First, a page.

Off work for a few days, which means I no longer have any excuse for failing to fill in forms for the party conferences later this month.
The pass for Labour's event has already arrived and the Tory equivalent should be in the post, but I won't have anywhere to sit unless I book myself desks at both events.
It also means I will get round to filling in my response to Trinity Mirror Midlands' consultation document and confirming that yes, on reflection I would like to apply for a position in the new structure.
Specifically, I'll be applying for the job I am currently doing, which still exists. In principle (actually, in practice) anyone else in the company can apply for it too, although I guess I am at a slight advantage over any rivals out there. We'll see.
There's been a lot of comment on local interweb sites about the changes, including a bit of stick aimed at journalists who aren't happy.
Of course, the issue people aren't happy about is the prospect of 70 positions being made redundant. That's the figure over all the affected papers - Coventry and weeklies as well as the Post, Mail and Mercury.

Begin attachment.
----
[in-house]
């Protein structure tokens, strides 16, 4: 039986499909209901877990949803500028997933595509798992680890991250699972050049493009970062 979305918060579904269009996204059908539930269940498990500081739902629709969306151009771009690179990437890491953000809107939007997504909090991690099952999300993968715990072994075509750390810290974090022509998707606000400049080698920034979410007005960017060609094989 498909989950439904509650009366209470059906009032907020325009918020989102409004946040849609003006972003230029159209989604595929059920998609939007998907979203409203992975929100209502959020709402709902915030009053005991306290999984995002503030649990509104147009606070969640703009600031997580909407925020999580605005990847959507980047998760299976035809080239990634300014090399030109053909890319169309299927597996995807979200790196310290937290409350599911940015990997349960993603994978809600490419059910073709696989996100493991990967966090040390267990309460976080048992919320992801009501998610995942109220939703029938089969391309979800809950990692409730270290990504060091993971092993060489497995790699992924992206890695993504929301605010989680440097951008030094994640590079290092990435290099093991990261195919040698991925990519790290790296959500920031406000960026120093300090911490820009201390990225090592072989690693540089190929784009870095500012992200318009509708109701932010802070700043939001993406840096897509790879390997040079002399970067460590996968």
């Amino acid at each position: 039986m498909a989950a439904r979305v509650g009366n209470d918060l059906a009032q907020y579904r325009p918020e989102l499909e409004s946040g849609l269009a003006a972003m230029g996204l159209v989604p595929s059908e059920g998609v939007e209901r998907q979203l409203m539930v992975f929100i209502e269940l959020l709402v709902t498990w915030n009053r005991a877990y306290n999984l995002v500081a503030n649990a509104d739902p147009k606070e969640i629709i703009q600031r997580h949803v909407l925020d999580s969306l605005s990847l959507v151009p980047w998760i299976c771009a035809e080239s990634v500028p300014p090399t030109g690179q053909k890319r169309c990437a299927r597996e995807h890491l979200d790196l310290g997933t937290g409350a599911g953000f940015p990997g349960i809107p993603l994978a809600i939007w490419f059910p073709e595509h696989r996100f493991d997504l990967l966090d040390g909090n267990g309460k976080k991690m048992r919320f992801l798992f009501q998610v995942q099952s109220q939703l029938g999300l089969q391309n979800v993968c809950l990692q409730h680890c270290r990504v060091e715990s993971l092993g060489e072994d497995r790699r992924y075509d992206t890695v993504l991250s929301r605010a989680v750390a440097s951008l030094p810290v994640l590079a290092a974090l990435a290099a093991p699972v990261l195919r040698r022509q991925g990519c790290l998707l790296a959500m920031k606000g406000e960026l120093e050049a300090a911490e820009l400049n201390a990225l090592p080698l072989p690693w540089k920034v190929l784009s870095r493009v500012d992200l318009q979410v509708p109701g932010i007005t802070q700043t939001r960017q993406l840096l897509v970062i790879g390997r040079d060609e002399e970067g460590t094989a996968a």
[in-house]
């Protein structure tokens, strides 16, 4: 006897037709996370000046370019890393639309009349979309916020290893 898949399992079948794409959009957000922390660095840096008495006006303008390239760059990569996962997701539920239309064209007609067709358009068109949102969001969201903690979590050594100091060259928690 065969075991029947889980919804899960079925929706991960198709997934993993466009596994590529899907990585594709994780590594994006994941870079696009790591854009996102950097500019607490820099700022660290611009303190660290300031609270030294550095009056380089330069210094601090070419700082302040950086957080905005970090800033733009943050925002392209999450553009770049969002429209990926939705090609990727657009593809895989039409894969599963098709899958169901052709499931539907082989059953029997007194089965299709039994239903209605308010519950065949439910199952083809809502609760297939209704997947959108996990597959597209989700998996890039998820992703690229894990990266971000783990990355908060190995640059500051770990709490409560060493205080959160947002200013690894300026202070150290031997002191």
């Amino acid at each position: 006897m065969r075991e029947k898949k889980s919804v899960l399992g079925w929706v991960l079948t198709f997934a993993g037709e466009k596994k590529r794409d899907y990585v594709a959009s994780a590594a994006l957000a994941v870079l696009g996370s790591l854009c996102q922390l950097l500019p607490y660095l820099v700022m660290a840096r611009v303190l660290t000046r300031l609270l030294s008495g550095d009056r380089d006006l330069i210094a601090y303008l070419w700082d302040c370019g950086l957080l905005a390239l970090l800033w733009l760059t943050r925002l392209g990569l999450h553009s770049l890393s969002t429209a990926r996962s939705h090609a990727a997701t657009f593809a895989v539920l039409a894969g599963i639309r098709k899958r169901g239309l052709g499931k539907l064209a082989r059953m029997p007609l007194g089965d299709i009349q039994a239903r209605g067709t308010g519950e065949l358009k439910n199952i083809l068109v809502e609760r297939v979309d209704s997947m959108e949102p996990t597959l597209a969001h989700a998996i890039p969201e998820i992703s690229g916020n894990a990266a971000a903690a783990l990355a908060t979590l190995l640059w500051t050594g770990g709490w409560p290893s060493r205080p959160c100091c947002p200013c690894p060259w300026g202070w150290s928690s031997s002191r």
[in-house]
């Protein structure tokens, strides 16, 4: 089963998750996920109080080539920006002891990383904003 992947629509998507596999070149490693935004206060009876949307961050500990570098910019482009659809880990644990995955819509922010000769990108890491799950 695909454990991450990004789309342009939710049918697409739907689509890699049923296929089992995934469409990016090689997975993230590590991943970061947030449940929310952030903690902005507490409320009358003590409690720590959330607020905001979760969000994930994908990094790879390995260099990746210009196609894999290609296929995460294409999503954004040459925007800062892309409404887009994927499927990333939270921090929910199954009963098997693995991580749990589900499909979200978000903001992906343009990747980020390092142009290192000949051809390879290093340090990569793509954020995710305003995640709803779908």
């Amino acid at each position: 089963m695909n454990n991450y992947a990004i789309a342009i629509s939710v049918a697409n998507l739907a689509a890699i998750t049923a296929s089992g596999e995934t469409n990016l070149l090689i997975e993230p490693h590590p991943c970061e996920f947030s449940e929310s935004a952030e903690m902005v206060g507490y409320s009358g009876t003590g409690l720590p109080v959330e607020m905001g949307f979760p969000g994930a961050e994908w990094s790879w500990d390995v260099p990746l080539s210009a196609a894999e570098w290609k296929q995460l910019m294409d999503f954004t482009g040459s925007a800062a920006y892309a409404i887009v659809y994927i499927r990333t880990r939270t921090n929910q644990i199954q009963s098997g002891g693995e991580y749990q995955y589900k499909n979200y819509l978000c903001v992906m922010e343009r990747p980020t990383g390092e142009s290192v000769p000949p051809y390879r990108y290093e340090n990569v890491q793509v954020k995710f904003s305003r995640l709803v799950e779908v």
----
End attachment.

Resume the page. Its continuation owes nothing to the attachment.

It leaves us with 230 people covering news, features and sport, as well as photographers, various editor types and production staff.
What I am sure of, and what I imagine most commentators are really most interested in, is the decision wholeheartedly to embrace new ways of delivering the news.
Of course we should be trying to reach readers any way we can, or, perhaps a better way of putting it, any way they want to be reached.
That includes using web sites and other internet applications, mobile phones and anything else that comes around in the future.
It's a pity in some ways that the job cuts and the multimedia strategy have had to be packaged together like this. When you hear disgruntled hacks or NUJ reps complain, remember that they're not "resisting change" except for the specific change of potentially losing their jobs, which people tend to resist in any industry.